Published on 01/07/2013
People with heart problems who take the anti-inflammatory drug diclofenac have been warned by the Regulating Medicines and Medical Devices (MHRA) may be increasing their risk of heart attack or stroke.
Diclofenac is an anti-inflammatory drug used for pain relief
The medicine regulator MHRA confirmed that anyone with an underlying or previous heart condition should stop using the commonly-prescribed drug diclofenac. Following a European report there was evidence to suggest that there was an increased risk of heart attack and stroke by taking the druge.
Dr. Sarah Branch, Deputy Director of the MHRA’s Vigilance and Risk Management of Medicines Division said: “For many patients diclofenac will continue to provide safe and effective pain relief but is no longer suitable for certain at risk groups.
“Those with underlying heart conditions currently taking diclofenac should speak to their GP or pharmacist at their next routine visit to consider an alternative pain relief treatment.”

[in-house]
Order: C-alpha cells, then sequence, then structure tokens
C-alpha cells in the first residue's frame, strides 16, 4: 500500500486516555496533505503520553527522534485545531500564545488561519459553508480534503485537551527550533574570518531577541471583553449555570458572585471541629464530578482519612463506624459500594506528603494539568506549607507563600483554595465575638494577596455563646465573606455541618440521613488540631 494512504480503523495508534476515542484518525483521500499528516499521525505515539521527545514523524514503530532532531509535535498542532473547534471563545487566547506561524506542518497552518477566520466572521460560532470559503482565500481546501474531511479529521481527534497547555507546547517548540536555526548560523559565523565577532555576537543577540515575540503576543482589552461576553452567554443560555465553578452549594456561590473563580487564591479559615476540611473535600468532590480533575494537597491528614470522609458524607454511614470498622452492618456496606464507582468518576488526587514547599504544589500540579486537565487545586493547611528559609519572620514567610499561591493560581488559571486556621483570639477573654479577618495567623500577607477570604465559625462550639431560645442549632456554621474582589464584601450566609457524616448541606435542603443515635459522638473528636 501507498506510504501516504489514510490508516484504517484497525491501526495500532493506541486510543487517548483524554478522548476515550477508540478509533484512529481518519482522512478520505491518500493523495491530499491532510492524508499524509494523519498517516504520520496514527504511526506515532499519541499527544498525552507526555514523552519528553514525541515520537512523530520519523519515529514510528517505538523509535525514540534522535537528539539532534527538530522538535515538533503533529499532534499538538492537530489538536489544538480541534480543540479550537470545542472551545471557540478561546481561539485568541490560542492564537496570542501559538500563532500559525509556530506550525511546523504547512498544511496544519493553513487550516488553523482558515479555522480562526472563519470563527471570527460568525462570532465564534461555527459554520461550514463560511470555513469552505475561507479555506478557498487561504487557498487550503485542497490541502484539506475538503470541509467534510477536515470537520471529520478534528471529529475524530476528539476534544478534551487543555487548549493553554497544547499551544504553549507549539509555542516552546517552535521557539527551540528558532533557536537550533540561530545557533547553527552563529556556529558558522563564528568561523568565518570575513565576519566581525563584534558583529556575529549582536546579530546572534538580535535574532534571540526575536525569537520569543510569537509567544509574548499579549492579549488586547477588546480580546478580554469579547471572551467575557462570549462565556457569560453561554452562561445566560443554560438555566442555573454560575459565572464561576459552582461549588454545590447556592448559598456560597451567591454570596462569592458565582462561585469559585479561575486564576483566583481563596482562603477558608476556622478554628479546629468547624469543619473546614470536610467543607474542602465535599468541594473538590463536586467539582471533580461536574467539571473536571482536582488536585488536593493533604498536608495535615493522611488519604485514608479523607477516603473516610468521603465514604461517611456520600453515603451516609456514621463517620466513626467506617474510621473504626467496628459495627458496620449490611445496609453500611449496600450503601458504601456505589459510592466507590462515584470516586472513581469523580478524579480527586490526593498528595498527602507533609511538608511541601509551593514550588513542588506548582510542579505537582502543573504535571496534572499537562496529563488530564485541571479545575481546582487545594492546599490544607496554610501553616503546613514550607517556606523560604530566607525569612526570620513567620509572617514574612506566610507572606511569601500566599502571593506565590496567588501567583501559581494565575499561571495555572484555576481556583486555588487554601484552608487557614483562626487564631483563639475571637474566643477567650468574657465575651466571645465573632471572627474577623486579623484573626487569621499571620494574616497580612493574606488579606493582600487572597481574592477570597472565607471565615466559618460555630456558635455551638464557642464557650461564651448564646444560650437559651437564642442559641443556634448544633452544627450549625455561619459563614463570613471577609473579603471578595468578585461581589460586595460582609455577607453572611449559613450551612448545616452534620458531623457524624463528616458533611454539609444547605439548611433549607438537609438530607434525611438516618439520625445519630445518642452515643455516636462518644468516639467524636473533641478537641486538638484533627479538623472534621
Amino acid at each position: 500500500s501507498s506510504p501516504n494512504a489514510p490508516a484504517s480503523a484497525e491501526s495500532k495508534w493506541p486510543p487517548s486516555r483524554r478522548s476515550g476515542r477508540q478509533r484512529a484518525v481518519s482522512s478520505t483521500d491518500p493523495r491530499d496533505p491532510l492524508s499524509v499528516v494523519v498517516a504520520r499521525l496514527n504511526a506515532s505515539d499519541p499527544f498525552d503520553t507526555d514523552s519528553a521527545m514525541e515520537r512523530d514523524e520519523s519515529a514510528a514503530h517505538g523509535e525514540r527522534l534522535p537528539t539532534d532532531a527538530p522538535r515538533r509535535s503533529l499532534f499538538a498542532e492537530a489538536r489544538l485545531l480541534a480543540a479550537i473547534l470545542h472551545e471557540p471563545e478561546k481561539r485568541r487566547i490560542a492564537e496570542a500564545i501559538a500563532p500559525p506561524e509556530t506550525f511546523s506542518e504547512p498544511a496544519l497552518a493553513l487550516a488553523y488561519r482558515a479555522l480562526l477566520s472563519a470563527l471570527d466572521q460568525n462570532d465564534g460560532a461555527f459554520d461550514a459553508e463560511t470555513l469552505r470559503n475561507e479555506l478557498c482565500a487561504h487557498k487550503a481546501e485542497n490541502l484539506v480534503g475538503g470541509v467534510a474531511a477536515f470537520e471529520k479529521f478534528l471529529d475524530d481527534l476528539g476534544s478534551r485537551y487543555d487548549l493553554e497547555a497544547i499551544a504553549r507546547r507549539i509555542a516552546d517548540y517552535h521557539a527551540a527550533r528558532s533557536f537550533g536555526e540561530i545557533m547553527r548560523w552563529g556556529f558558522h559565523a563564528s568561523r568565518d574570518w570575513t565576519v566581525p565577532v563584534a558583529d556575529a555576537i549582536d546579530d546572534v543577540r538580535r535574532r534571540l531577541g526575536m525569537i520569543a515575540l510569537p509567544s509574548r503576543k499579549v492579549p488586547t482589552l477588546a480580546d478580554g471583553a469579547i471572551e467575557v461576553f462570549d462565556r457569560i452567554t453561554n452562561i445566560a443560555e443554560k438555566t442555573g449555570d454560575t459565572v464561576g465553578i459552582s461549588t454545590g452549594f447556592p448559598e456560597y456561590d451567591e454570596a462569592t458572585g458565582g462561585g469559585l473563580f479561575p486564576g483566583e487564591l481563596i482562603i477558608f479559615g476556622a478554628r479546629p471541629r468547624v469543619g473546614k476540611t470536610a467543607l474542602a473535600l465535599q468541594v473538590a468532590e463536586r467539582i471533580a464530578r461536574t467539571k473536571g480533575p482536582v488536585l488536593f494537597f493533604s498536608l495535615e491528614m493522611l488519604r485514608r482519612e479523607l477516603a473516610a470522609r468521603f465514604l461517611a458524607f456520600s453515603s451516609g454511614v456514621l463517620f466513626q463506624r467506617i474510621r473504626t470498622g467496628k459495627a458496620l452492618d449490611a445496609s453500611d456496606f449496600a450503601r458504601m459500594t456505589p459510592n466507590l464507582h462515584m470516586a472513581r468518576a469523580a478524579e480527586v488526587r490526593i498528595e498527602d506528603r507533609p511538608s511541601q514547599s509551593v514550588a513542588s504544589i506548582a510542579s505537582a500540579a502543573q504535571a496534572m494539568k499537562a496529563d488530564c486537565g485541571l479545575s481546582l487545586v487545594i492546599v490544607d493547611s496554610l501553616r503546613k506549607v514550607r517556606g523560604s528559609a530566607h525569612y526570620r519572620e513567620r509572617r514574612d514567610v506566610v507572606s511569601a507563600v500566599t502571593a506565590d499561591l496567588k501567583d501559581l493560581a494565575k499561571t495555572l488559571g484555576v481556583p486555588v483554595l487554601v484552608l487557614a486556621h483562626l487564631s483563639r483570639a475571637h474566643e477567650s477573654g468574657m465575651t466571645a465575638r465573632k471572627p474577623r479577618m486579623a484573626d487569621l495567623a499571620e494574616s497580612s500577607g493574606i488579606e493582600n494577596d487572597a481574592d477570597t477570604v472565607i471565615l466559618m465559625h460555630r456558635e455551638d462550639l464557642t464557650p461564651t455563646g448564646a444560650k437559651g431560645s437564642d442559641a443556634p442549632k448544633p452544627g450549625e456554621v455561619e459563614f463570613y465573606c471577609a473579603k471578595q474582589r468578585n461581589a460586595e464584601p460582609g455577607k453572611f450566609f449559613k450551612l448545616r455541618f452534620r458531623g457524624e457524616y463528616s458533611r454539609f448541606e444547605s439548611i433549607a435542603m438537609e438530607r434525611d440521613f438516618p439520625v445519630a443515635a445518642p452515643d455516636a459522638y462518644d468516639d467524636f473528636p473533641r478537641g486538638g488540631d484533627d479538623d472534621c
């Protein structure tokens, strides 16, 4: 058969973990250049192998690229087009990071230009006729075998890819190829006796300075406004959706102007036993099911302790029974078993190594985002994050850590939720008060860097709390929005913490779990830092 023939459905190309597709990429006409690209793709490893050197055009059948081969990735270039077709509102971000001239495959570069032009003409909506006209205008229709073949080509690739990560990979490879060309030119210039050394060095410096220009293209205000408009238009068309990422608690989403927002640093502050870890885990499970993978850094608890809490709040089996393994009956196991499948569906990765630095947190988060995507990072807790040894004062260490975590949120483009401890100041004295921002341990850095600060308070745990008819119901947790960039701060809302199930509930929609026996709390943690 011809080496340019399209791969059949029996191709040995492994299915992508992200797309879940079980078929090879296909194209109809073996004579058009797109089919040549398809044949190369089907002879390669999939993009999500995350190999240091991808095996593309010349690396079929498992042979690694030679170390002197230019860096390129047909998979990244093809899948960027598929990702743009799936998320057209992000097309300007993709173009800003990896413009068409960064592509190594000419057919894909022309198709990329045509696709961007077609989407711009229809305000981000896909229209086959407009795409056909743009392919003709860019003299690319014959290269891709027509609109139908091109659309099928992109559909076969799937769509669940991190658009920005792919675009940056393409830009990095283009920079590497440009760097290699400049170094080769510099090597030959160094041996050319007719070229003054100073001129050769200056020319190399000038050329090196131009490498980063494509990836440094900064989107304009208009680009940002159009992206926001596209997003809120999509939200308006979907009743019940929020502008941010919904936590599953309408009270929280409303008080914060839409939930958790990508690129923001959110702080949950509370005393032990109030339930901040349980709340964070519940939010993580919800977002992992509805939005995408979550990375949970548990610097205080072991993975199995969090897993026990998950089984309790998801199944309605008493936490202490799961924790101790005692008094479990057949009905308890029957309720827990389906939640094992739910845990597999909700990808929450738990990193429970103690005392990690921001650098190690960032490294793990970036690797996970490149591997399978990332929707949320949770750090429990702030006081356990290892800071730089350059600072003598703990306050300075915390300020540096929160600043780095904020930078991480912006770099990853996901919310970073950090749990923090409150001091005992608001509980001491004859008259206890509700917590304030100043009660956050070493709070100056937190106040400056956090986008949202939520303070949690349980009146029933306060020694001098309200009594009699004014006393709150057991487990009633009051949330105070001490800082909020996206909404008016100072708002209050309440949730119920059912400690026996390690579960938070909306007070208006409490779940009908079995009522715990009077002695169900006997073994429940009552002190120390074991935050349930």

Along with ibuprofen and naproxen, diclofenac is one of the most widely-used anti-inflammatory drugs in the UK.
There were an estimated six million prescriptions written for diclofenac last year and the drug is available to buy over the counter.
Diclofenac can be used to treat arthritis, headaches and back pain as well as other minor ailments. The MHRC have advised that smokers, people with high blood pressure and diabetics should consult a GP before using the drug.
“Patients with certain cardiovascular risk factors such as high blood pressure, raised cholesterol, diabetes and smoking should only use diclofenac after careful consideration with their GP or pharmacist,” Branch said.
If you are particularly concerned about heart disease, look for a health insurance policy that can give you comprehensive heart cover.
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